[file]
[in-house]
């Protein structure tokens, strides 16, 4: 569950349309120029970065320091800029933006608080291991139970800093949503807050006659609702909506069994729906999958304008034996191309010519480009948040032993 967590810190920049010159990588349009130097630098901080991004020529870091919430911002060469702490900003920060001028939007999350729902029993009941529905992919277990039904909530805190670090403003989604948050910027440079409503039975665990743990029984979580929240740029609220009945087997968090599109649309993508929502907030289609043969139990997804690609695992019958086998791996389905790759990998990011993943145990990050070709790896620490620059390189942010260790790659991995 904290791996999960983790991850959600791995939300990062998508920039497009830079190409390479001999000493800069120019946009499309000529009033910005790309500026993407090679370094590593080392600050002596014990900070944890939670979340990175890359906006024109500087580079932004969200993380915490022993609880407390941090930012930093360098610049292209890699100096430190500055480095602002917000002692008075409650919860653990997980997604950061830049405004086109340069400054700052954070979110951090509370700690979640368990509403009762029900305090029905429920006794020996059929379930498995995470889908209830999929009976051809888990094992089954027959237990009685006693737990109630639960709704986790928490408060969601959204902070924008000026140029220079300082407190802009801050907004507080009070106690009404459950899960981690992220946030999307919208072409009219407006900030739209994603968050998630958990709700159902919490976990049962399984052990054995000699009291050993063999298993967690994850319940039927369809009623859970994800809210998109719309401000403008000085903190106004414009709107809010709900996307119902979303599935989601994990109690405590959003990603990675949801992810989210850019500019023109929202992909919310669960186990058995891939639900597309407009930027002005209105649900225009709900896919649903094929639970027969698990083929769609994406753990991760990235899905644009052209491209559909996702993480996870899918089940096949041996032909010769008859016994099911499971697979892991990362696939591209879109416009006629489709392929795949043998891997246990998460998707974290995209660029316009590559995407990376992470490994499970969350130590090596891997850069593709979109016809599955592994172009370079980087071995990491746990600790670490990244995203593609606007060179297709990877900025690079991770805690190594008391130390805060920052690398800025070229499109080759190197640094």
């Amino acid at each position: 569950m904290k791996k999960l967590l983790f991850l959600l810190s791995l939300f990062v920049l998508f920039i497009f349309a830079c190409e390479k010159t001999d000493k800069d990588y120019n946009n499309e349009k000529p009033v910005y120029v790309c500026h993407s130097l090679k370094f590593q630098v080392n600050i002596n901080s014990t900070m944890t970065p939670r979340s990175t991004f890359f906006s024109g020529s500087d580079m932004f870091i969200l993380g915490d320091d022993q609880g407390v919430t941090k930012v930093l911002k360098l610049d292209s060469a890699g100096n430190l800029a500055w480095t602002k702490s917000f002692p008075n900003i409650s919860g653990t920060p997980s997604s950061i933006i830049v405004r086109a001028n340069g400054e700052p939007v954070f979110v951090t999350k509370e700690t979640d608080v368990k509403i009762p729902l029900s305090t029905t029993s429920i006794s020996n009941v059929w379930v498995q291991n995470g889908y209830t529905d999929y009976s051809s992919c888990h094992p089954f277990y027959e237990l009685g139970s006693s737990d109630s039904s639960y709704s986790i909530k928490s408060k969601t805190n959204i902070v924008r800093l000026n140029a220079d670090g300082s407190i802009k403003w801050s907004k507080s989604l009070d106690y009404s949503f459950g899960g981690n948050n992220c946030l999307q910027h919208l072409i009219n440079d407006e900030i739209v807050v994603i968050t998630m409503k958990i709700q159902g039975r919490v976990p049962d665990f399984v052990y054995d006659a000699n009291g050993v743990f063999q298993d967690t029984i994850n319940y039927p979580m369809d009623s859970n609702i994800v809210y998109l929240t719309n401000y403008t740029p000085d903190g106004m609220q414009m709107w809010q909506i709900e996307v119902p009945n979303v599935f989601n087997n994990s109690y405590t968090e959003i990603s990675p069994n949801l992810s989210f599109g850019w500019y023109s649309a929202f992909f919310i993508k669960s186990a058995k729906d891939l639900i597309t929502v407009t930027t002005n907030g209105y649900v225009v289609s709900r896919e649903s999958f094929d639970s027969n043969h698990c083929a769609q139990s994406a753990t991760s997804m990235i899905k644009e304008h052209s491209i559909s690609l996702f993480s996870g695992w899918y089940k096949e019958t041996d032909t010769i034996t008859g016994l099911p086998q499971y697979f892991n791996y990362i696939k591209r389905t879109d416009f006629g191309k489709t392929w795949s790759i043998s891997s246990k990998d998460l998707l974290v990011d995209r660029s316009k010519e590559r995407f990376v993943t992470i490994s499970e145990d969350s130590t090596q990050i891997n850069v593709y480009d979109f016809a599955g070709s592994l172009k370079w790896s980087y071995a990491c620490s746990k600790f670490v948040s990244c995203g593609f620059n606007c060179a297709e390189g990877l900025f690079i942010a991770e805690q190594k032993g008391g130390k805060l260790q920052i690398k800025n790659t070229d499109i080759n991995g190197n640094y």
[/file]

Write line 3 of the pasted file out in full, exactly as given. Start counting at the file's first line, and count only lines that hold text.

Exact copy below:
């Amino acid at each position: 569950m904290k791996k999960l967590l983790f991850l959600l810190s791995l939300f990062v920049l998508f920039i497009f349309a830079c190409e390479k010159t001999d000493k800069d990588y120019n946009n499309e349009k000529p009033v910005y120029v790309c500026h993407s130097l090679k370094f590593q630098v080392n600050i002596n901080s014990t900070m944890t970065p939670r979340s990175t991004f890359f906006s024109g020529s500087d580079m932004f870091i969200l993380g915490d320091d022993q609880g407390v919430t941090k930012v930093l911002k360098l610049d292209s060469a890699g100096n430190l800029a500055w480095t602002k702490s917000f002692p008075n900003i409650s919860g653990t920060p997980s997604s950061i933006i830049v405004r086109a001028n340069g400054e700052p939007v954070f979110v951090t999350k509370e700690t979640d608080v368990k509403i009762p729902l029900s305090t029905t029993s429920i006794s020996n009941v059929w379930v498995q291991n995470g889908y209830t529905d999929y009976s051809s992919c888990h094992p089954f277990y027959e237990l009685g139970s006693s737990d109630s039904s639960y709704s986790i909530k928490s408060k969601t805190n959204i902070v924008r800093l000026n140029a220079d670090g300082s407190i802009k403003w801050s907004k507080s989604l009070d106690y009404s949503f459950g899960g981690n948050n992220c946030l999307q910027h919208l072409i009219n440079d407006e900030i739209v807050v994603i968050t998630m409503k958990i709700q159902g039975r919490v976990p049962d665990f399984v052990y054995d006659a000699n009291g050993v743990f063999q298993d967690t029984i994850n319940y039927p979580m369809d009623s859970n609702i994800v809210y998109l929240t719309n401000y403008t740029p000085d903190g106004m609220q414009m709107w809010q909506i709900e996307v119902p009945n979303v599935f989601n087997n994990s109690y405590t968090e959003i990603s990675p069994n949801l992810s989210f599109g850019w500019y023109s649309a929202f992909f919310i993508k669960s186990a058995k729906d891939l639900i597309t929502v407009t930027t002005n907030g209105y649900v225009v289609s709900r896919e649903s999958f094929d639970s027969n043969h698990c083929a769609q139990s994406a753990t991760s997804m990235i899905k644009e304008h052209s491209i559909s690609l996702f993480s996870g695992w899918y089940k096949e019958t041996d032909t010769i034996t008859g016994l099911p086998q499971y697979f892991n791996y990362i696939k591209r389905t879109d416009f006629g191309k489709t392929w795949s790759i043998s891997s246990k990998d998460l998707l974290v990011d995209r660029s316009k010519e590559r995407f990376v993943t992470i490994s499970e145990d969350s130590t090596q990050i891997n850069v593709y480009d979109f016809a599955g070709s592994l172009k370079w790896s980087y071995a990491c620490s746990k600790f670490v948040s990244c995203g593609f620059n606007c060179a297709e390189g990877l900025f690079i942010a991770e805690q190594k032993g008391g130390k805060l260790q920052i690398k800025n790659t070229d499109i080759n991995g190197n640094y």